Memorizing sequences of notes, especially long ones in solos, can be a challenge. People often ask me how I can memorize really long solos and execute them flawlessly. The answer to that is that I don’t have them memorized. I have the melody memorized and I follow that with my fingers. It’s not the other way around.

In fact I really need to focus when I go through them slowly in the videos because I’m not following the melody anymore. Instead I need to have memory of the notes one by one as they occur in the right sequence.

To me following the melody is the trick to memorizing really long solos as well as bringing about other advances in playing. Once you get used to this your ability to play by ear should improve by leaps and bounds. So will your ability to figure out songs. Improvisation will become easier too. It really does work miracles.

It’s not something I invented. I discovered it through the guidance of my first really demanding piano teacher. When I was a freshman in college I was still a piano major and was memorizing some pretty intense pieces. I was stuck in some places on this Paradisi Toccata. I don’t remember which one anymore. All I remember is that there were a zillion notes to it, both hands, played allegro (fast). It needed to be prepared for a recital what seemed to be the day before yesterday and I was going about it the hard way trying to memorize every single note in sequence hoping muscle memory (a force of habit from playing something a million times) would kick in.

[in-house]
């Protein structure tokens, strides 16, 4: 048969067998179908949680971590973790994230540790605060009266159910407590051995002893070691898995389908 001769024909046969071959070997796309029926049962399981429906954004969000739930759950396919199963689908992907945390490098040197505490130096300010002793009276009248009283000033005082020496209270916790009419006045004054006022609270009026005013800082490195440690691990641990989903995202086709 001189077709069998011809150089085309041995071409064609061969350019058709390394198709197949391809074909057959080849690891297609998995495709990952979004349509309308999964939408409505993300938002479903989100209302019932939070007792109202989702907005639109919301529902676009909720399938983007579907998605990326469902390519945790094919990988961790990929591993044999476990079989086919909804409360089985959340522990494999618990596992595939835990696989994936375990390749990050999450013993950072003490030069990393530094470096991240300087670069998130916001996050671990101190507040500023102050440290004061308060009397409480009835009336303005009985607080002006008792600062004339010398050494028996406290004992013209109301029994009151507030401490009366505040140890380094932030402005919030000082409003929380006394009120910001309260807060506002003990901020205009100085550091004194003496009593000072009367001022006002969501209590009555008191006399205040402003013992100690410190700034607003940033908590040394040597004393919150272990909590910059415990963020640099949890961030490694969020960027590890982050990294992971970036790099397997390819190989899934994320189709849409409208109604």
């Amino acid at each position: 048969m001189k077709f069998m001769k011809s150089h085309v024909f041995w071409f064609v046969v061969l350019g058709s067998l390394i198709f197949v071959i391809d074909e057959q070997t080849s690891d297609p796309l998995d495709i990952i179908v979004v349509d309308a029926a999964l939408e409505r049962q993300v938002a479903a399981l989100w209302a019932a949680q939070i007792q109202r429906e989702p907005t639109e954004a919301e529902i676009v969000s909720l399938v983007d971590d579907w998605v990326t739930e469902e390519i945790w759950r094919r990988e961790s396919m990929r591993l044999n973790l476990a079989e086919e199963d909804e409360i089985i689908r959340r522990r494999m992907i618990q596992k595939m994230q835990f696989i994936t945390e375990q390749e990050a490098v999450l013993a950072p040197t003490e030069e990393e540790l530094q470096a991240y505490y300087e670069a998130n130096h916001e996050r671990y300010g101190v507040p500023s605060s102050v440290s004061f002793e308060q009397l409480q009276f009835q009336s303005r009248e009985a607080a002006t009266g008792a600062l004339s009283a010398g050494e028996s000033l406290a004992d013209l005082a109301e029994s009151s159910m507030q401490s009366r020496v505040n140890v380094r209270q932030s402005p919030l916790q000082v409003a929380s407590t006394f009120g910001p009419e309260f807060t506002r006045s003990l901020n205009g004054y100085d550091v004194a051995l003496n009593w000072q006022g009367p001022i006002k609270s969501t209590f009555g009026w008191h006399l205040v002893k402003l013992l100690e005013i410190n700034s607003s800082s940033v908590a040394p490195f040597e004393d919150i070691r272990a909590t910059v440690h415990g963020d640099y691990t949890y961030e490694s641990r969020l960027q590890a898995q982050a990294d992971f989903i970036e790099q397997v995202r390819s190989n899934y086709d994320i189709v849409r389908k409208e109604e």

So this teacher tells me I’m never going to have it memorized in time if I don’t learn to hum the melody in my mind and let my fingers follow that. Its too late for muscle memory. I don’t have time to play it a million times before the performance. I remember his words to this day “If you keep the melody as your focus you will not forget the next notes”.

My problem wasn’t solved instantly though. Next I had to practice keeping the melody the focus which requires adjusting the whole thought process. In some way its puts it backward because the new way to think is finding the notes from the melody in contrast to creating a melody from a sequence of memorized notes or finger movements.

So from that comes the exercise that I recommend you start applying to your practice. Hum the melody to a solo, out loud, as you practice the notes. Let the humming become your focus, not your finger movements. Do this for every single song you learn until it becomes a habit, until focusing on the melody becomes second nature. When you’re at the point that you rely mostly on letting your fingers follow the melody in your mind you’ve got it.

Take it to the next level when you solo. Have you ever seen the great players saying syllables or moving their mouths when they solo? They are coming up with melodies and their fingers follow them. Clapton, Stevie Ray Vaughn, Hendrix, Robert Cray do it constantly. Those are just the ones to come to mind right now but there are many others. Once you become skilled at associating finger movements with melodies in your head, your ability to transfer ideas from your brain to your fingers will dramatically improve.

This is something you can use for figuring out solos by ear too. You’ll find that every artist has a bunch of signature licks. In fact every style has a library of signature licks that artists in the genre draw from or imitate. If you can commit the melody of those licks to memory then when they occur they should translate to your fingers quickly if you have become fluent enough with them. This is a trick I use constantly when I am figuring out and memorizing solos.

So go take all the stuff you’re working on and try out this approach. It may seem a bit awkward or even backward at first but like I said earlier it will work miracles for your playing.